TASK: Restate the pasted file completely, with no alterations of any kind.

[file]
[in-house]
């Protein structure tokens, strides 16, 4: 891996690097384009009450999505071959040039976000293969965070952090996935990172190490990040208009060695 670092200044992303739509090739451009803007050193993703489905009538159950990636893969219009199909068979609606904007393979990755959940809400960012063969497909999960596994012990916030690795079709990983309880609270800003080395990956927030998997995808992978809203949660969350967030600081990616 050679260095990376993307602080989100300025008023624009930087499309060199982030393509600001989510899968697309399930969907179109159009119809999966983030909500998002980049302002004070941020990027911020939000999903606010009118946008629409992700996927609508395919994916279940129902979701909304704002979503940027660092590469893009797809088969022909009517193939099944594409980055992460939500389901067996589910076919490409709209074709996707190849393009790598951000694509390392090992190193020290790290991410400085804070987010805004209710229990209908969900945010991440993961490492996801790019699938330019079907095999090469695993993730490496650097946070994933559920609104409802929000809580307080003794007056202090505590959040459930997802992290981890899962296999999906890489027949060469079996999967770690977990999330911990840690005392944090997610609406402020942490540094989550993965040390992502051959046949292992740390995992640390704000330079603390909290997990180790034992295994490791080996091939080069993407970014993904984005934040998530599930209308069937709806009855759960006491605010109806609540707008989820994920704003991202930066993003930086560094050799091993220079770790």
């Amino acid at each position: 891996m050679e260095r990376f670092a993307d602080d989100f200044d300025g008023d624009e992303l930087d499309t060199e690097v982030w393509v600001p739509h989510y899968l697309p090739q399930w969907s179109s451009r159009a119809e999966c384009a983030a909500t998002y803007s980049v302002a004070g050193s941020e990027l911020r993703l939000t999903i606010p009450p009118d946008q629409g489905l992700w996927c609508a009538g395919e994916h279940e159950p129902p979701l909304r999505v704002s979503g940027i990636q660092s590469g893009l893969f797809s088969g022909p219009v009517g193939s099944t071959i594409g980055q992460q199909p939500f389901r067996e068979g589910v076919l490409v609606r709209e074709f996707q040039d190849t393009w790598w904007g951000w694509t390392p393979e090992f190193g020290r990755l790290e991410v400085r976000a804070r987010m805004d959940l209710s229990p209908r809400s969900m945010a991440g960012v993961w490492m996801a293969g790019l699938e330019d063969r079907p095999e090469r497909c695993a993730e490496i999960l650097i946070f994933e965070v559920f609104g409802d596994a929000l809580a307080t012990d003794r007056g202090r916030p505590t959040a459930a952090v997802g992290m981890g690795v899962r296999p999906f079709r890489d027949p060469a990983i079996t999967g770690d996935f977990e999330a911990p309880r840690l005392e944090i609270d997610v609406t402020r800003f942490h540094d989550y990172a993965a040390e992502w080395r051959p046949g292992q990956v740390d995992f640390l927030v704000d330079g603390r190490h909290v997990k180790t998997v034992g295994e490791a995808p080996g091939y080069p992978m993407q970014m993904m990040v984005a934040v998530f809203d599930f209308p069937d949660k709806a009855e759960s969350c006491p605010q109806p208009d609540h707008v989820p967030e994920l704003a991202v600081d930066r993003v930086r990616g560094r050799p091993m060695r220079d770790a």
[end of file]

[in-house]
């Protein structure tokens, strides 16, 4: 891996690097384009009450999505071959040039976000293969965070952090996935990172190490990040208009060695 670092200044992303739509090739451009803007050193993703489905009538159950990636893969219009199909068979609606904007393979990755959940809400960012063969497909999960596994012990916030690795079709990983309880609270800003080395990956927030998997995808992978809203949660969350967030600081990616 050679260095990376993307602080989100300025008023624009930087499309060199982030393509600001989510899968697309399930969907179109159009119809999966983030909500998002980049302002004070941020990027911020939000999903606010009118946008629409992700996927609508395919994916279940129902979701909304704002979503940027660092590469893009797809088969022909009517193939099944594409980055992460939500389901067996589910076919490409709209074709996707190849393009790598951000694509390392090992190193020290790290991410400085804070987010805004209710229990209908969900945010991440993961490492996801790019699938330019079907095999090469695993993730490496650097946070994933559920609104409802929000809580307080003794007056202090505590959040459930997802992290981890899962296999999906890489027949060469079996999967770690977990999330911990840690005392944090997610609406402020942490540094989550993965040390992502051959046949292992740390995992640390704000330079603390909290997990180790034992295994490791080996091939080069993407970014993904984005934040998530599930209308069937709806009855759960006491605010109806609540707008989820994920704003991202930066993003930086560094050799091993220079770790």
């Amino acid at each position: 891996m050679e260095r990376f670092a993307d602080d989100f200044d300025g008023d624009e992303l930087d499309t060199e690097v982030w393509v600001p739509h989510y899968l697309p090739q399930w969907s179109s451009r159009a119809e999966c384009a983030a909500t998002y803007s980049v302002a004070g050193s941020e990027l911020r993703l939000t999903i606010p009450p009118d946008q629409g489905l992700w996927c609508a009538g395919e994916h279940e159950p129902p979701l909304r999505v704002s979503g940027i990636q660092s590469g893009l893969f797809s088969g022909p219009v009517g193939s099944t071959i594409g980055q992460q199909p939500f389901r067996e068979g589910v076919l490409v609606r709209e074709f996707q040039d190849t393009w790598w904007g951000w694509t390392p393979e090992f190193g020290r990755l790290e991410v400085r976000a804070r987010m805004d959940l209710s229990p209908r809400s969900m945010a991440g960012v993961w490492m996801a293969g790019l699938e330019d063969r079907p095999e090469r497909c695993a993730e490496i999960l650097i946070f994933e965070v559920f609104g409802d596994a929000l809580a307080t012990d003794r007056g202090r916030p505590t959040a459930a952090v997802g992290m981890g690795v899962r296999p999906f079709r890489d027949p060469a990983i079996t999967g770690d996935f977990e999330a911990p309880r840690l005392e944090i609270d997610v609406t402020r800003f942490h540094d989550y990172a993965a040390e992502w080395r051959p046949g292992q990956v740390d995992f640390l927030v704000d330079g603390r190490h909290v997990k180790t998997v034992g295994e490791a995808p080996g091939y080069p992978m993407q970014m993904m990040v984005a934040v998530f809203d599930f209308p069937d949660k709806a009855e759960s969350c006491p605010q109806p208009d609540h707008v989820p967030e994920l704003a991202v600081d930066r993003v930086r990616g560094r050799p091993m060695r220079d770790a």